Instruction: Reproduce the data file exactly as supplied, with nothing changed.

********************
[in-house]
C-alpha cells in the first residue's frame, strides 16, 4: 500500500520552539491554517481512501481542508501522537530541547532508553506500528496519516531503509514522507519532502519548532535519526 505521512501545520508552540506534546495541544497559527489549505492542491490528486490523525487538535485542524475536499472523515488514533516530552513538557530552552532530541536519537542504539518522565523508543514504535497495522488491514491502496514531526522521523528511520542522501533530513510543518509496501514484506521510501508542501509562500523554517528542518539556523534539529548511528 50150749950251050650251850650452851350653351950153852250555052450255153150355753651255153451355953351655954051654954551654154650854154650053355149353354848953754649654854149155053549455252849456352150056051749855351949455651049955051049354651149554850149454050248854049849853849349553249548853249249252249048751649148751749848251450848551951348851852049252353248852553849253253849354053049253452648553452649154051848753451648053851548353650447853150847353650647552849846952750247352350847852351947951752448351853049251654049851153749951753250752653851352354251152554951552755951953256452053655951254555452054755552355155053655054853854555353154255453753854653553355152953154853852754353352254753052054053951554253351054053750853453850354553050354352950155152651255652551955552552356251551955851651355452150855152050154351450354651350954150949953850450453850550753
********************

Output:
[in-house]
C-alpha cells in the first residue's frame, strides 16, 4: 500500500520552539491554517481512501481542508501522537530541547532508553506500528496519516531503509514522507519532502519548532535519526 505521512501545520508552540506534546495541544497559527489549505492542491490528486490523525487538535485542524475536499472523515488514533516530552513538557530552552532530541536519537542504539518522565523508543514504535497495522488491514491502496514531526522521523528511520542522501533530513510543518509496501514484506521510501508542501509562500523554517528542518539556523534539529548511528 50150749950251050650251850650452851350653351950153852250555052450255153150355753651255153451355953351655954051654954551654154650854154650053355149353354848953754649654854149155053549455252849456352150056051749855351949455651049955051049354651149554850149454050248854049849853849349553249548853249249252249048751649148751749848251450848551951348851852049252353248852553849253253849354053049253452648553452649154051848753451648053851548353650447853150847353650647552849846952750247352350847852351947951752448351853049251654049851153749951753250752653851352354251152554951552755951953256452053655951254555452054755552355155053655054853854555353154255453753854653553355152953154853852754353352254753052054053951554253351054053750853453850354553050354352950155152651255652551955552552356251551955851651355452150855152050154351450354651350954150949953850450453850550753